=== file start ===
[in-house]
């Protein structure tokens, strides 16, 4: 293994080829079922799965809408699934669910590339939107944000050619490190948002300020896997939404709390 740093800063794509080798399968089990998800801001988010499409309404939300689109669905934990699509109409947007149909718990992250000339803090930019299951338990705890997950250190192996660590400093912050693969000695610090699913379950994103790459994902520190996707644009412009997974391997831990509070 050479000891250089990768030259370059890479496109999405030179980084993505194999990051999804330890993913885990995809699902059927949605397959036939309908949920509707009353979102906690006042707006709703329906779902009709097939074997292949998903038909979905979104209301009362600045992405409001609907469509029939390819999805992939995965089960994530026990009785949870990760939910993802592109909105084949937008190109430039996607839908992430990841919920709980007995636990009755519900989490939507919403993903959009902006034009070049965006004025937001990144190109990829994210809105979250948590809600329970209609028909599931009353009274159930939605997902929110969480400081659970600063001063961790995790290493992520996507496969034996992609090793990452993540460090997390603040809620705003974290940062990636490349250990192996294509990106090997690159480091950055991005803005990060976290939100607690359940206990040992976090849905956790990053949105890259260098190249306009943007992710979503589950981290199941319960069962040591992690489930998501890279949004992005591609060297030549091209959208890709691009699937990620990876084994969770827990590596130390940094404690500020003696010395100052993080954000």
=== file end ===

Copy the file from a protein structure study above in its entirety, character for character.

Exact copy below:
[in-house]
């Protein structure tokens, strides 16, 4: 293994080829079922799965809408699934669910590339939107944000050619490190948002300020896997939404709390 740093800063794509080798399968089990998800801001988010499409309404939300689109669905934990699509109409947007149909718990992250000339803090930019299951338990705890997950250190192996660590400093912050693969000695610090699913379950994103790459994902520190996707644009412009997974391997831990509070 050479000891250089990768030259370059890479496109999405030179980084993505194999990051999804330890993913885990995809699902059927949605397959036939309908949920509707009353979102906690006042707006709703329906779902009709097939074997292949998903038909979905979104209301009362600045992405409001609907469509029939390819999805992939995965089960994530026990009785949870990760939910993802592109909105084949937008190109430039996607839908992430990841919920709980007995636990009755519900989490939507919403993903959009902006034009070049965006004025937001990144190109990829994210809105979250948590809600329970209609028909599931009353009274159930939605997902929110969480400081659970600063001063961790995790290493992520996507496969034996992609090793990452993540460090997390603040809620705003974290940062990636490349250990192996294509990106090997690159480091950055991005803005990060976290939100607690359940206990040992976090849905956790990053949105890259260098190249306009943007992710979503589950981290199941319960069962040591992690489930998501890279949004992005591609060297030549091209959208890709691009699937990620990876084994969770827990590596130390940094404690500020003696010395100052993080954000």